First look: Intel DH61AG Thin Mini-ITX Media Series Motherboard

Jun 13 2011

ImageOver the last several weeks we had the pleasure of testing the new Intel Mini-ITX Media Series Motherboard, dubbed the DH61AG. This is what I consider to be the first truly HTPC-centric motherboard.  Since the first integrated graphics processing unit (iGPU) with HDMI output was introduced we have heard boards coined as the “the perfect HTPC board” or “HTPC nirvana.”  Is the DH61AG the real thing?  Before we get into that let us give you a first look through a few unique features of the DH61AG and why I am excited about it.  In typical Missing Remote fashion, we will publish a full review as soon as possible. (See Intel DH61AG Media Series Mini-ITX Motherboard and Core i5-2390T)



Form Factor: Thin Mini-ITX \ Mini-ITX
CPU Support: Intel Core i7, Intel Core i5, Intel Core i3, Intel Pentium, Intel Celeron, and Intel Xeon processors in an LGA1155 socket with up to 65 W TDP
Chipset: Intel H61
Memory Support: Two 204-pin DDR3 SDRAM SO-DIMM sockets - 16 GB Max
External Connectors: 2 x USB 3.0, 2 x USB 2.0, 1 x eSATA, 1 x DVI, 1 x HDMI 1.4, 1 x TOSLINK (shared w/ 3.5 mm audio), 2 x 3.5mm audio, 19 V power connector
Internal Connectors: 1 x CIR input, 1 x HTPC Header, 2 x SATA, 2 x 4-pin PWM fan,  3 x USB 2.0, 1x LVDS, 1x eDP, 1x Stereo speaker header, 1x HD audio header, 1x SPDIF header (doubles as DMIC header), 1x Analog surround sound header. 1x Internal 1 x 2 Power Connector
Power Supply Connectors

- An external power supply connected via the back panel

- An internal power supply connected via an on-board 1 x 2 Power Connector

Expansion: 1 x PCI-e x4, 1x Full Mini-PCIe, 1x Half Mini-PCIe, 
LAN: Gigabit (10/100/1000 Mbits/s) LAN subsystem using the Intel 82579V Gigabit



Unique feature set vs other Mini-ITX Motherboards

  1. Thin Mini-ITX Form Factor

    The DH61AG is designed to have a total height of less than 20mm with a half height I/O shield, compared to a standard full height (44.45mm) I/O shield.  This includes all back panel I/O ports, internal connectors, memory, and factory-installed thermal solutions.  The good news is that the form factor is based on an addendum to the Mini-ITX standard rather than creating a whole new one where you would need to purchase more new hardware which would make adoption more difficult (see: BTX :-P), see for those interested.  

    Note: The DH61AG comes with an I/O shield that first the Thin Mini-ITX standard for upcoming chassis along with the traditional 44.45mm height I/O shield.

    What I am excited about is a new set of HTPC chassis built around this new thin Mini-ITX standard.  While it does present a challenge in terms of heat sinks, new designs and additional components, hopefully we will see a new sleuth of slick 1U A\V chassis similar to the HD-PLEX H.5S shown below.

    The below is a comparison of the DH57JG Mini-ITX and the DH61AG Half Mini-ITX to give you a good idea of the size, or lack there of.

  2. HTPC Header

    One of the most interesting items on the DH61AG is the HTPC Header.  In addition to the Intel CIR the DH61AG is the first Intel Media Series board with an extra on-board header that provides functionality for a Recording LED and HDMI CEC.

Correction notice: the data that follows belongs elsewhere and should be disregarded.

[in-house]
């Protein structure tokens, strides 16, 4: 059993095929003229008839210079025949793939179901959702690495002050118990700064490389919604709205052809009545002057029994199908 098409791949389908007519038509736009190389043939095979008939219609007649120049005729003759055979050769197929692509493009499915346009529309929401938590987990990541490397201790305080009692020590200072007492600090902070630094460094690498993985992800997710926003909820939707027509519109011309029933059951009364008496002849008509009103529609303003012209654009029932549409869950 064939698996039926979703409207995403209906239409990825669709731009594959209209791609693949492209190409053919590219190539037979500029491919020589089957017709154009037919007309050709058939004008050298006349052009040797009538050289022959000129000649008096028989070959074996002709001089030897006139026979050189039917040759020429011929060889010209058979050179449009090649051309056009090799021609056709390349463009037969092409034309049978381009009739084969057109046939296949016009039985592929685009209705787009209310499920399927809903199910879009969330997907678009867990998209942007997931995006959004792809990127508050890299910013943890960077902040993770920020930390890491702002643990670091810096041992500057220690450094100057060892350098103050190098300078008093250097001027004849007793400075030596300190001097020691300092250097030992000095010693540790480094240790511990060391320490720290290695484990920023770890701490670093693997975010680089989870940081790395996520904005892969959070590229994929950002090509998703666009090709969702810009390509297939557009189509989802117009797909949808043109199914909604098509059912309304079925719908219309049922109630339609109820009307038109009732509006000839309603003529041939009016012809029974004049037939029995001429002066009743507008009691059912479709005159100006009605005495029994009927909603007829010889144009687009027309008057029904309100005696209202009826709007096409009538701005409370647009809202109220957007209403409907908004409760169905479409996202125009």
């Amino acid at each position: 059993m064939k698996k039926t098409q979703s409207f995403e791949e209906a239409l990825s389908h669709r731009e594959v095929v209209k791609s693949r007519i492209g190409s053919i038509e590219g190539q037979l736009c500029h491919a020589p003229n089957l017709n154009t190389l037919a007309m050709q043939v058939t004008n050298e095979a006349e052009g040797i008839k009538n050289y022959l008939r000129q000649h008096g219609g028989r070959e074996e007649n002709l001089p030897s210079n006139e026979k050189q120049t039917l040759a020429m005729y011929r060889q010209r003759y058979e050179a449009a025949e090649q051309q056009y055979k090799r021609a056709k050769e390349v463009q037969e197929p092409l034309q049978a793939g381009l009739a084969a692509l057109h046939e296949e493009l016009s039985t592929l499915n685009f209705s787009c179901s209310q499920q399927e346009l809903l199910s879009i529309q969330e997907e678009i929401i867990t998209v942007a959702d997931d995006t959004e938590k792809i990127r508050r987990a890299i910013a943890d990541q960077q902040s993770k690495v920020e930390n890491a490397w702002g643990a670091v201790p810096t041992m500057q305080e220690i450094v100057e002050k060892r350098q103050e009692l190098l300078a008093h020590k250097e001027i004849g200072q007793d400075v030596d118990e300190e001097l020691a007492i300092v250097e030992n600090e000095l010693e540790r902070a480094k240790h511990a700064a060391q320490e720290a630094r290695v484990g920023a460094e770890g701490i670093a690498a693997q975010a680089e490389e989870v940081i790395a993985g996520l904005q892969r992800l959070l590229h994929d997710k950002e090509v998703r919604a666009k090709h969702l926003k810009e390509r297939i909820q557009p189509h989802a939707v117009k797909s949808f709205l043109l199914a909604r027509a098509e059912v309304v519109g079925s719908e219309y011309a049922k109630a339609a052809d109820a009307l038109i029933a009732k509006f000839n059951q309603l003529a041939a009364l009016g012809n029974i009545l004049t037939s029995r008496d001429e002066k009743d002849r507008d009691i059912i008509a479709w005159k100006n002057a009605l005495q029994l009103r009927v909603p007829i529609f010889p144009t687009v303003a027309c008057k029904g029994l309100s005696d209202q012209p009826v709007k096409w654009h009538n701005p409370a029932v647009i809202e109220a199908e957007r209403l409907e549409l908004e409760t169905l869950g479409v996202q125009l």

DH61AG HTCP Heaer

    The Recording LED, as the name implies, allows you and OEMs to attach and control a LED, which you can then control via HTPC software.  Our own Andrew van Til has already updated his LcdWriter (x86, x64) to add support for this very feature.

    What I am very excited for is the HDMI-CEC (Consumer Electronics Control).  Similar to the Intel CIR, a 3rd party PCB board will be available in the near future to allow you to send and receive HDMI-CEC commands.  What does this mean?  If you have a universal remote control you are happy with maybe nothing.  But for the rest of you, you will be able to control your AVR or HDTV from the HTPC.

    To be fair there are two solutions for this already--the Rainshadow Technology HDMI-CEC to USB bride ($99) and the Kwikwai HDMI CEC bridge (~$400).  Both work very well and I can highly recommend them from personal usage but they are an extra device, require an additional HDMI cable (or very specific cards and soldering skills) and higher power consumption.

  3. On-board 19 V DC power input connector

    The DH61AG has two on-board 19 V DC power input connectors:  1- an external power supply connected via the back panel; 2- an internal power supply connected via an internal 1 x 2 power connector.

    This opens the door for HTPC friendly, efficient power supplies we typically see with laptops and more traditional CE devices.  Again, we have a few good choices here as well in the form of a picoPSU (a small DC-DC ATX power supply) offered by companies such as Mini-Box but I’m excited about the simplicity this offers,

    The below table courtesy of Intel’s Technical Product Specification gives you a good idea of what type of power supply is needed for various configurations.

    DH61AG Power Consumption Figures

  4. Full sized mini-PCIe slot

    While not fully unique, the on-board mini-PCIe is more commonly found on laptop or network appliance boards.  Having it on this thin Mini-ITX board, used in conjunction with a micro-SATA (mSATA) SSD drive--such as the Intel 310 Solid State Drive (SSD)--leads to a small footprint, low power HTPC.  

    For instance, I have several small form factor (SFF) chassis that only fit a single 2.5” drive and have previously had to choose between the performance of a solid state drive and not be able to watch\record Live TV, or a traditional larger hard drive.  Neither excited me and I generally went with a hybrid hard drive as a compromise.  With the mini-PCIe \ mSATA slot on the DH61AG you can have a SSD and data drive in the same chassis which was not previously possible.